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Evangelicals Rise to Prominence Puts GOP Back to the 1980s

The opinions expressed by columnists are their own and do not necessarily represent the views of

Corporate leaders and chambers of commerce are at war with those evangelical Christians who have decided to reassert themselves in the Republican political process. This war is eerily reminiscent of an earlier time when there was friction between the business wing of the GOP and Christian activists.


Make no mistake -- the rise of variations of "religious freedom" bills in GOP-dominated legislatures around the nation is no coincidence. They are supported and backed by skilled political pros and religious leaders who are tired of being left out of the American political process. They are especially weary of being treated as an afterthought in the party they believe they helped build.

Whether one agrees that the preservation of religious freedom needs an extra boost at the state level across the country is all but irrelevant to the more dispassionate study of what this effort portends for the Republican presidential primaries of 2016, and for voter turnout levels for the GOP nominee that November.

Whether one considers religious liberty bills essential or inherently destructive and bigoted, there can be no denying that the Republicans are ever so closer to the days of tele-evangelist Pat Robertson versus the George H.W. Bush GOP "establishment." But before we dive into that ancient history, here's some even older stuff.

It has been all but forgotten that part of Ronald Reagan's success in his 1980 presidential victory was the silent but massive creation of an organized evangelical Christian voter turnout. Conservative Christians had chosen to abandon the also evangelical but less politically conservative Jimmy Carter by turning out in droves to vote for Reagan and to insert their staunch pro-life agenda onto the national political stage. And they were driven to go to the polls by the use of what were then considered ultramodern techniques, such as direct mail and targeted telephone banks, all backed by big conservative money and the top strategists of the day.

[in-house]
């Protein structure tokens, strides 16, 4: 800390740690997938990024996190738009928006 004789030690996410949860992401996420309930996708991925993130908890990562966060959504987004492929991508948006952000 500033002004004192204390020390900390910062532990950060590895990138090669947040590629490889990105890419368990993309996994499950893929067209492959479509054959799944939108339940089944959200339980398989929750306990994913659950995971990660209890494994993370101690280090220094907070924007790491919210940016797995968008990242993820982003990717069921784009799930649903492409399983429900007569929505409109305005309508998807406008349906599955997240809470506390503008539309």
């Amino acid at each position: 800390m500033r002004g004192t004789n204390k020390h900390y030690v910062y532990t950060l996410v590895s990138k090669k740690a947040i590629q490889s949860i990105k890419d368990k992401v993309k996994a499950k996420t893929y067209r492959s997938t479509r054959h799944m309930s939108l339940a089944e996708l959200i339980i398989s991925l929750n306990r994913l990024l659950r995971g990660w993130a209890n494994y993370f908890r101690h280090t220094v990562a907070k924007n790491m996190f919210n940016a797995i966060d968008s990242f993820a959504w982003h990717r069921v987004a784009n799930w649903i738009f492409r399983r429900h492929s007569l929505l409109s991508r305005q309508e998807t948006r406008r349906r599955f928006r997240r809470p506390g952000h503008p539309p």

By 1988, things got sticky, with a core group of leaders of that same "Christian Coalition" refusing to back Reagan's vice president, George H.W. Bush, in his own presidential run. This was mainly because of his less-than-ardent pro-life positions from times long past.

Instead these religious warriors backed their leader, Pat Robertson. Throughout Robertson's unsuccessful campaign for the '88 Republican nomination, these Christian activists became increasingly intent on having a voice in the Republican agenda.

Bush won the presidency in 1988, in part because he had the blessings of the beloved Reagan, but also because he ran against Mike Dukakis, a weak Democrat. Dukakis's hapless image on television prompted the GOP faithful to rise up from their chairs and flood the polling places.

What ensued was a running feud between establishment Republicans and what they called "the Robertson crowd." The conflict tore various state Republican Party organizations apart and likely contributed to Bush's defeat four years later. But ironically, it was a surge of that same evangelical vote that put George W. Bush in office in 2000 and 2004.

To say these voters were uninspired by GOP presidential nominee John McCain in 2008 would be an understatement. And their excitement for Mitt Romney in 2012 was lukewarm at best.

That brings us to today. Recent passage or efforts to pass religious freedom legislation in states such as Indiana, Arkansas and Georgia demonstrates that the evangelical Christian wing of the Republican Party is alive and on the rise. Their legislative efforts are being characterized as a blatant attack on gay and lesbian groups, and in particular their asserted right to marry. Proponents of these bills adamantly deny such motives.


Where the truth lies is almost impossible to discern. What is discernable is that after years of Barack Obama, whom they consider at best a secular humanist who is hostile to the Judeo-Christian ethic, this potent voter base is once again fired up.

The issue will be, first, whether the business-backed establishment GOP can somehow gain the trust and support of evangelicals, who were once an essential element of Republican presidential victories; and second, to what degree, if any, evangelicals' current legislative efforts might inadvertently bolster Democratic-leaning turnout in '16.

The GOP is being thrown back to the 1980s, whether it or the rest of America likes it or not.

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